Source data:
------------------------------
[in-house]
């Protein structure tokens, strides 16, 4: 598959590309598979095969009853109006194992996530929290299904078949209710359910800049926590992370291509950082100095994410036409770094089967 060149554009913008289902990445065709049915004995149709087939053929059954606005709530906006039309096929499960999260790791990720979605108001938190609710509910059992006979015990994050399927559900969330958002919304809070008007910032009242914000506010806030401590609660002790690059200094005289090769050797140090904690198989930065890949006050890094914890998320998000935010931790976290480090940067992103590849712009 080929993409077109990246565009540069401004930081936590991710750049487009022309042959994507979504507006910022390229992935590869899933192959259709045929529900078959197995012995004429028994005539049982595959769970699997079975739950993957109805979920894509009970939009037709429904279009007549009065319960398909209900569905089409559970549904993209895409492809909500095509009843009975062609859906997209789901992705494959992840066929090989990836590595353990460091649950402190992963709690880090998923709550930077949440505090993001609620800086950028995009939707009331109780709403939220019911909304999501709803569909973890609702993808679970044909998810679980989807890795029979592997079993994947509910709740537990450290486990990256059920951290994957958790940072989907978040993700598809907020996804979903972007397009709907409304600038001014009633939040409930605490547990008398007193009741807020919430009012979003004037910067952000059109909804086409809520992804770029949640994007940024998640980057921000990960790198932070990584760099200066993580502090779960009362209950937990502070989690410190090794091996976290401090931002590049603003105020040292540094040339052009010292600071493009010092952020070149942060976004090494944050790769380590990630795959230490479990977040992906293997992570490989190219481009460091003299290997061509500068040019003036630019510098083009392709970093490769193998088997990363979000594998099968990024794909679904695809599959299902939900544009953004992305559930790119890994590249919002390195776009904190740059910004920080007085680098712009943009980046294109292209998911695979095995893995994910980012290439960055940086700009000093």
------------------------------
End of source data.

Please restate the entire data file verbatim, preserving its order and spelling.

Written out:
[in-house]
């Protein structure tokens, strides 16, 4: 598959590309598979095969009853109006194992996530929290299904078949209710359910800049926590992370291509950082100095994410036409770094089967 060149554009913008289902990445065709049915004995149709087939053929059954606005709530906006039309096929499960999260790791990720979605108001938190609710509910059992006979015990994050399927559900969330958002919304809070008007910032009242914000506010806030401590609660002790690059200094005289090769050797140090904690198989930065890949006050890094914890998320998000935010931790976290480090940067992103590849712009 080929993409077109990246565009540069401004930081936590991710750049487009022309042959994507979504507006910022390229992935590869899933192959259709045929529900078959197995012995004429028994005539049982595959769970699997079975739950993957109805979920894509009970939009037709429904279009007549009065319960398909209900569905089409559970549904993209895409492809909500095509009843009975062609859906997209789901992705494959992840066929090989990836590595353990460091649950402190992963709690880090998923709550930077949440505090993001609620800086950028995009939707009331109780709403939220019911909304999501709803569909973890609702993808679970044909998810679980989807890795029979592997079993994947509910709740537990450290486990990256059920951290994957958790940072989907978040993700598809907020996804979903972007397009709907409304600038001014009633939040409930605490547990008398007193009741807020919430009012979003004037910067952000059109909804086409809520992804770029949640994007940024998640980057921000990960790198932070990584760099200066993580502090779960009362209950937990502070989690410190090794091996976290401090931002590049603003105020040292540094040339052009010292600071493009010092952020070149942060976004090494944050790769380590990630795959230490479990977040992906293997992570490989190219481009460091003299290997061509500068040019003036630019510098083009392709970093490769193998088997990363979000594998099968990024794909679904695809599959299902939900544009953004992305559930790119890994590249919002390195776009904190740059910004920080007085680098712009943009980046294109292209998911695979095995893995994910980012290439960055940086700009000093």